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Jordan Isrow and Derek Olivier
Jordan Isrow and Derek Olivier

By Jill Fox

After Rich Walker announced his run for mayor, leaving the District 2 seat open, Jordan Isrow and Derek Olivier threw their hats into the Parkland city commission ring.

Both are newcomers to politics.  Isrow is a general counsel for Oxygen Development, an international cosmetics company headquartered in South Florida. He has raised $56,783 in corporate and personal donations.

and Olivier is the owner of One Market Real Estate in Coral Springs, with 23 agents servicing the South Florida market.  He has chosen to not accept any donations for his campaign.

Parkland Talk asked both candidates the same questions about their platforms and what they want for the city of Parkland.

How has COVID-19 affected your campaigning efforts?

Isrow: It’s definitely unique in the sense that you can’t really be out and about in public spaces as much as you usually would. You can’t go door-to-door either. A lot of it has been through Zoom and social media, and opportunities where I can meet people outdoors and find safe spaces to still be able to social distance.

Olivier: It has substantially affected me because part of my platform is that I’m not accepting any campaign donations. I’m trying to reform politics as we know it, and I’m taking the first step by funding my campaign by myself.

I would have liked more of a personal connection. Now, I’m utilizing zoom meetings to give people a chance to learn about me. I like to have that one-to-one face-to-face. I’m actually giving people the opportunity to ask me questions directly because I believe it should be a person giving their own opinion and thoughts. I think it should be a personal situation where the person is talking from the heart and plans on getting those things accomplished.

Will you favor retaining the Broward Sheriff’s Office or looking into Parkland having its own policing agency?

Isrow: I’m one hundred percent in favor of retaining BSO. We’ve come a long way since having our own Parkland police force and what I think most people need to appreciate is that while there was some concern over BSO after the MSD tragedy, that was tied to specific leadership. It doesn’t necessarily diminish the value that the force has provided and continues to provide. The idea that we can just do away with our contract for BSO and create our own police force of equal size in scope and scale, to me, is a falsehood.

You need to still be able to draw on the talent from the surrounding cities, and if we have our own police force in Parkland, there would be a lot of expenses that people don’t contemplate. We contract out a lot of things, and in order to get back up to that same level, it’s going to be a monumental expense and task, which would also require our city manager and staff to manage a police force, which is another skill set and a whole other amount of resources that we’re going to have to throw at it.

Olivier: One of the things that I want to accomplish is to bring our own police force, and I think that will bring a level of safety to the schools that will be unsurpassed, not matched by any other city. I’m looking to pay the officers a little bit more to get them in the door, to get them to live here. An officer who lives in the community that they service will be far more willing to act in crisis situations.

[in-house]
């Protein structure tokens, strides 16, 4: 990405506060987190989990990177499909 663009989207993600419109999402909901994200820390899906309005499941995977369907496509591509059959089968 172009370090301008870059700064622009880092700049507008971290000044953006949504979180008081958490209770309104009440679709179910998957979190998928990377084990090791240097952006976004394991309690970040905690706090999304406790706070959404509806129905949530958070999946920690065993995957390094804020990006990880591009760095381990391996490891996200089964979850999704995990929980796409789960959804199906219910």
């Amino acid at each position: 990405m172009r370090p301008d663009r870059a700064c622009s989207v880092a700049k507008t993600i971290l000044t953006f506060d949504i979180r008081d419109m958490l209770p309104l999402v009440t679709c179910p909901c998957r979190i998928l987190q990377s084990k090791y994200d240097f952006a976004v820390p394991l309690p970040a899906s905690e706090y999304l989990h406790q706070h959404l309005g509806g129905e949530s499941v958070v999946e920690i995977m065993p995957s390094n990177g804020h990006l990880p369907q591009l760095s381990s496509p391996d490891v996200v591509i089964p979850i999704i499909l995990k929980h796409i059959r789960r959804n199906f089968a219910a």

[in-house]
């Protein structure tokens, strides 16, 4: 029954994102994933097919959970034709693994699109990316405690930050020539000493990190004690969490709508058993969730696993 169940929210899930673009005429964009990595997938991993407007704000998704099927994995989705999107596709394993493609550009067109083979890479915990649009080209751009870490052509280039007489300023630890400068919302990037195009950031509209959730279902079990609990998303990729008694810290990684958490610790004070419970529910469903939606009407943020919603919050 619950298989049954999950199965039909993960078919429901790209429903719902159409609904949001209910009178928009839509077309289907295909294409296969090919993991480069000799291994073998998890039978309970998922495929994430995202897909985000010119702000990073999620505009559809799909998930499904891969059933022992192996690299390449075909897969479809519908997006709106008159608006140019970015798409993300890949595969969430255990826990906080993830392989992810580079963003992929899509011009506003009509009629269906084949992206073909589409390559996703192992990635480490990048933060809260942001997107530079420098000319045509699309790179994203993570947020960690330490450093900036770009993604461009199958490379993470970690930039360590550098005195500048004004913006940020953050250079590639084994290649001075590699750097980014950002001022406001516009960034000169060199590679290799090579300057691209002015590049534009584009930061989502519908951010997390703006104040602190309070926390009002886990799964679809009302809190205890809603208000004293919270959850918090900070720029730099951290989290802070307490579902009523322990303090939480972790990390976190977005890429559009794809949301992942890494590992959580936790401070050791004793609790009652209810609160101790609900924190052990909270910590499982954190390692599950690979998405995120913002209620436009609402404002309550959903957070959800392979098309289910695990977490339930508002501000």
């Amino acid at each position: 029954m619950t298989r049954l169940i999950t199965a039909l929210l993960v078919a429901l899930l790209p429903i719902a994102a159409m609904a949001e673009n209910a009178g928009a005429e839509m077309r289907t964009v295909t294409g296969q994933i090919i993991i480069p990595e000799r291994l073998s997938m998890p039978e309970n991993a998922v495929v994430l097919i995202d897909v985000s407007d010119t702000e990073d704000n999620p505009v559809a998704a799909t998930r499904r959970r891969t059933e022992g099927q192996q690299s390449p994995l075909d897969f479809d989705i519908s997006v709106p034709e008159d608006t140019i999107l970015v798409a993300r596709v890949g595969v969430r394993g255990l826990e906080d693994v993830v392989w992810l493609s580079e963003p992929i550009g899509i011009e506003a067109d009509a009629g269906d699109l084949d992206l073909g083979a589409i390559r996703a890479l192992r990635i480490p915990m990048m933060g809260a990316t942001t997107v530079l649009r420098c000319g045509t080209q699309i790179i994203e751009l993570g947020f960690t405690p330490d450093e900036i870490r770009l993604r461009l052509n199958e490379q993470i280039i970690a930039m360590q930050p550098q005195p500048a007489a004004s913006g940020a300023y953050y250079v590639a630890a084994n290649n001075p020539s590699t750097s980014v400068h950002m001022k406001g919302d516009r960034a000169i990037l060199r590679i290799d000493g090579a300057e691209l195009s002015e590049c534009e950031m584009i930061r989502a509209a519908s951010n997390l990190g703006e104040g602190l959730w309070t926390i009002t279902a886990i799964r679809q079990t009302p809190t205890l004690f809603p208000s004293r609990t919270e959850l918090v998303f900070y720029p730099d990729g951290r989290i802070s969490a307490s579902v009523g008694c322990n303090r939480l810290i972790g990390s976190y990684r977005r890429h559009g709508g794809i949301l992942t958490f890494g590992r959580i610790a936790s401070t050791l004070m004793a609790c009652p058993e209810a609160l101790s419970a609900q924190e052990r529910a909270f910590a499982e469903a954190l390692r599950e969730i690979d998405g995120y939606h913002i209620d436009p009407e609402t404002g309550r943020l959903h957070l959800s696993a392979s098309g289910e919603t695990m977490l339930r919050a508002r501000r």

BSO services 14 different cities. There’s no way that they can serve the community the way we need them to. We need a police force that is focused on our needs as a community.

We currently spend $10.5 million per year on BSO with an increase of $300-400,000 every year. The cost to maintain BSO is not sustainable. The cost to have our own force will be cheaper, and that’s not debatable. Anyone that looked at our current budget or did half the research I have would see that. I have spoken with our city manager and city commissioners in other cities in Broward and they agree. Cities that have their own force pay substantially less than we do. There is an implementation cost that we would need to budget for, but the saving in cost will make it worth it.

We are at a tipping point right now. If the cost of BSO keeps increasing, years down the line, we are going to be in a situation where we can’t afford them anymore. I’m proposing starting a capital fund now, saving for about four or five years, and switching over from BSO to our own force in the future.

We don’t have control over who becomes sheriff every four years. It can change, and we need to be cognizant of that. Our vote is smaller than other cities in Broward County, so we don’t really have a voice.

What is the status of the Heron Bay Golf Course, and what would be your plan for that property?

Isrow: There is still a great amount of land that comprises the golf course that could be utilized for other things. One of which is the need to consider more commercial opportunities. There’s land that could be utilized with restaurants and office space without actually being in the backyards of local residents.

Everyone recognizes that there’s a ripple effect. When something happens to one development, we’re a small enough community that these things are not isolated events.